As it stands, the photo red program will end on July 1. Opponents of the program cited privacy issues with the photographing of license plates.

"Safety was dealt a setback by the termination of this program," Mims said.

CHURCH PROPERTY law is probably not something many churchgoers consider while sitting in a pew on Sunday. They started thinking about it, however, when Mims introduced a bill (SB 1305) that allowed a congregation the right to vote on whether to belong to a different church, diocese or society — or be independent — upon the division of its church or society.

While state Sen. Russell Potts (R-27), who represents western Loudoun, often sees eye-to-eye with Mims, he did not support Mims' church property bill.

"I thought we had no business getting involved in the property rights issues with the churches," Potts said.

He recalled the response in Richmond when the bill came to the floor.

"It's one of the few times I've seen Methodists, Episcopalians, Catholics and Baptists agreeing," he said. "All the denominations lined up against it."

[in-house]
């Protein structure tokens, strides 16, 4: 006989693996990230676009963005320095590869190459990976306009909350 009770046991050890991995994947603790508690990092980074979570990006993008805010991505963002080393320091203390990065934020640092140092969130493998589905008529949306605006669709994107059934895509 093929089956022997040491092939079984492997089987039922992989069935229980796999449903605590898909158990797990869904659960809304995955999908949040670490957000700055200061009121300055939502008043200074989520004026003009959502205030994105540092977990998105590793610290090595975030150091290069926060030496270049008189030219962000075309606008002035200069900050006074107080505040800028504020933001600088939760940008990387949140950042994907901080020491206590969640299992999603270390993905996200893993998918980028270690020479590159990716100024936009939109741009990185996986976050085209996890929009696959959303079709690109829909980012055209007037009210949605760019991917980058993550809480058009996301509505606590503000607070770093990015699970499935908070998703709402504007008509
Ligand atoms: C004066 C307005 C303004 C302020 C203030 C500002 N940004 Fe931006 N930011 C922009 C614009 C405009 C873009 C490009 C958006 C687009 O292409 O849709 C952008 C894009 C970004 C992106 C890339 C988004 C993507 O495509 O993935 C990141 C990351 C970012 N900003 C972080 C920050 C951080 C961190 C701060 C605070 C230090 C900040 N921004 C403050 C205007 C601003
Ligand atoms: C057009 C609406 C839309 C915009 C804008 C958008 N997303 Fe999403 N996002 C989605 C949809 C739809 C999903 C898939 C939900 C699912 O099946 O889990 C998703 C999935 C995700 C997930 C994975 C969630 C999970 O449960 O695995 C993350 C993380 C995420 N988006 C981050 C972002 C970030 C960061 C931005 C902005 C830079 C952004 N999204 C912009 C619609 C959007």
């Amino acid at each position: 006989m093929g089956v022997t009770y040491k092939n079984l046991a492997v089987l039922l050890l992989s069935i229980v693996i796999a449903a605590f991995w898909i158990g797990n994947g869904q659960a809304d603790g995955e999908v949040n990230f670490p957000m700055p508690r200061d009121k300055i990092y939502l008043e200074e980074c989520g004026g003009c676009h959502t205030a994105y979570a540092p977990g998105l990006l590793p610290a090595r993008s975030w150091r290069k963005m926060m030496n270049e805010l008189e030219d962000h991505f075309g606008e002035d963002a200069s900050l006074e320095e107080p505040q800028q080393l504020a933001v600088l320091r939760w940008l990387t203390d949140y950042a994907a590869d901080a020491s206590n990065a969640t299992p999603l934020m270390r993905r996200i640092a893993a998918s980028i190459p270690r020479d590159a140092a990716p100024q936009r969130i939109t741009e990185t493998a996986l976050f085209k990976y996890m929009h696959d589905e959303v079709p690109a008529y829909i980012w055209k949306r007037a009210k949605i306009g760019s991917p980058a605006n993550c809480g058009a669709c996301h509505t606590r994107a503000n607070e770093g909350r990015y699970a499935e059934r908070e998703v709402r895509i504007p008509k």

Mims defended the bill, which was defeated in the Senate, by calling church law "archaic" and desperately in need of updating — or it could be declared unconstitutional.

"Even opponents admit we really have to re-enact these laws," he said.

"I'm not forcing judges to get involved in church politics," he added. The bill, rather, would clarify to whom the deed of the church's land belongs — whether it's the congregation, the bishop or the denomination.

Mims plans to bring back the bill in a future session.

FOR LOUDOUN citizens, the word "proffer" is a part of the vocabulary. The system where developers trade cash, transportation and services improvements for permission to build higher-density neighborhoods is well-known around here.

The system was under attack, however, at the beginning of the General Assembly session, when two bills threatened to change how proffers are collected. Two House bills, sponsored by Delegates Terrie Suit (R-81) and Scott Lingamfelter (R-31) would have placed severe restrictions on how counties handle proffers.